Lewis Tenney, head of another Arizona mill, appealed to the U.S. Supreme Court in October, asking it to end the injunction lest he be put out of business. Immediately, the Southwest Center informed the court that Tenney had 12.4 million board feet of standing trees that he just didn't want to cut because of low market prices.

"The judges have ruled in our favor every time," says Tenney. "All that these hippie-type guys and Earthlaw out of Denver are doing is they're making big money, and they're doing it on technicalities in federal courts.

But the high court turned Tenney away.
The next week, when New Times confronted U.S. Forest Service Chief Mike Dombeck about the case, he claimed to have no appreciable knowledge of the case, even though it had been all the way to the Supreme Court.

Nonetheless, it may have contributed to the fall of at least one Forest Service bureaucrat. Regional forester Chip Cartwright was placed on administrative leave in late September while he was investigated for alleged sexual harassment and for creating a hostile work environment. There was whispered speculation inside and outside his office that the harassment charges were mere sandbagging to shore up the service's justification for firing the highest-ranking African American in an agency sorely in need of diversity.

The litigation dance began back in 1989, when Dr. Robin Silver, an emergency-room physician from Phoenix, filed petition with the Fish and Wildlife Service to list the Mexican spotted owl as a threatened species under the Endangered Species Act. Silver had been moonlighting as a freelance photographer, photographing threatened and endangered species for Fish and Wildlife and for the Arizona Game and Fish Department, when he fell in love with the amiable, dark-eyed bird.

Silver's activism on behalf of the owl caught the attention of Peter Galvin and Kieran Suckling, fledgling environmental activists who did piecemeal work as owl spotters for the Forest Service in eastern Arizona and western New Mexico. By the time the Mexican spotted owl was actually listed as threatened in 1993, the three had joined forces to create the Southwest Center for Biological Diversity. Silver's name would go on the first of the suits to bring injunctions down on the Forest Service.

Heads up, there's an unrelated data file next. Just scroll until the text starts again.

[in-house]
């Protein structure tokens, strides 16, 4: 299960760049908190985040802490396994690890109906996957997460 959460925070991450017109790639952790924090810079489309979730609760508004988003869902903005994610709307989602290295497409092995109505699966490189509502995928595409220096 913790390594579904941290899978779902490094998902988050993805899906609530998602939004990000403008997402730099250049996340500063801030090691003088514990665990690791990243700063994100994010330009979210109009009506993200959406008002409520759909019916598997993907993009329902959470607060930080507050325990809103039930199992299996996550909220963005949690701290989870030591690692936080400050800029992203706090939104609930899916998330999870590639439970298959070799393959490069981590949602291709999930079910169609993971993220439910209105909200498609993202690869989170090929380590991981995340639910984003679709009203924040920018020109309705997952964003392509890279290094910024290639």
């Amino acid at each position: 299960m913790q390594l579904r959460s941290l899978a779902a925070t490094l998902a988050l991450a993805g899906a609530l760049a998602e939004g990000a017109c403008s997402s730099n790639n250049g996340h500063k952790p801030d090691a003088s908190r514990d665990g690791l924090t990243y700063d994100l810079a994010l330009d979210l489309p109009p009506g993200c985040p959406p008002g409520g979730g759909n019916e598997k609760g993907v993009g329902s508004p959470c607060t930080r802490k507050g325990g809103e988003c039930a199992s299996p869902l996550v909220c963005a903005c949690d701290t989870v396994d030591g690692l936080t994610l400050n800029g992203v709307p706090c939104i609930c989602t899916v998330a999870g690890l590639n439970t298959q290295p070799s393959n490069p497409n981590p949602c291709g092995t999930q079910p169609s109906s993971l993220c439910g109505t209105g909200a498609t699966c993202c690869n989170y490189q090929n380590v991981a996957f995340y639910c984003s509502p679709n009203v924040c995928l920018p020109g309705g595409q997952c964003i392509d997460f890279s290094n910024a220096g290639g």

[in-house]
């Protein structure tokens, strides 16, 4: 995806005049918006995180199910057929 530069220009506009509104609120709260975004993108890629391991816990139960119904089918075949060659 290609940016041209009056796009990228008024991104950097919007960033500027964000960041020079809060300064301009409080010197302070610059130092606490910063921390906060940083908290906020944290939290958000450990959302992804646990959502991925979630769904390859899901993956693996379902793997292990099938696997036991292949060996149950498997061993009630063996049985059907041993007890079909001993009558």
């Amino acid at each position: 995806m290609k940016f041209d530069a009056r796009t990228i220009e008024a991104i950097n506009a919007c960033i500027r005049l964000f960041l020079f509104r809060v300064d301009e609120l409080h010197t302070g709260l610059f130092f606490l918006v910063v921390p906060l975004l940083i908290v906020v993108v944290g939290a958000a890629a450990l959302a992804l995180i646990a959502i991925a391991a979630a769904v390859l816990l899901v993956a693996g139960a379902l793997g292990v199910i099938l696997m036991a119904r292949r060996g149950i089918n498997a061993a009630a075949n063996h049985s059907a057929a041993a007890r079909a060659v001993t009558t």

In August 1993, Silver and Galvin and attorney Mark Hughes, from the Denver-based firm Earthlaw, met with Fish and Wildlife officials to talk about endangered fish species and ended up speaking about Mexican spotted owls instead.

As they spoke, Hughes realized that Fish and Wildlife had never consulted with the Forest Service on the cumulative effect of logging on spotted-owl populations. An interpretation of the Endangered Species Act by the Ninth U.S. Circuit Court of Appeals in an Idaho case led the court to rule that such consultation was required by the law. When a species was listed, under that interpretation, the Forest Service would have to amend its forest plans, the blueprints for forest management, to accommodate the species. That December, Hughes and the Southwest Center filed their notice of intent to sue the Forest Service, and the case landed in Judge Muecke's Phoenix courtroom.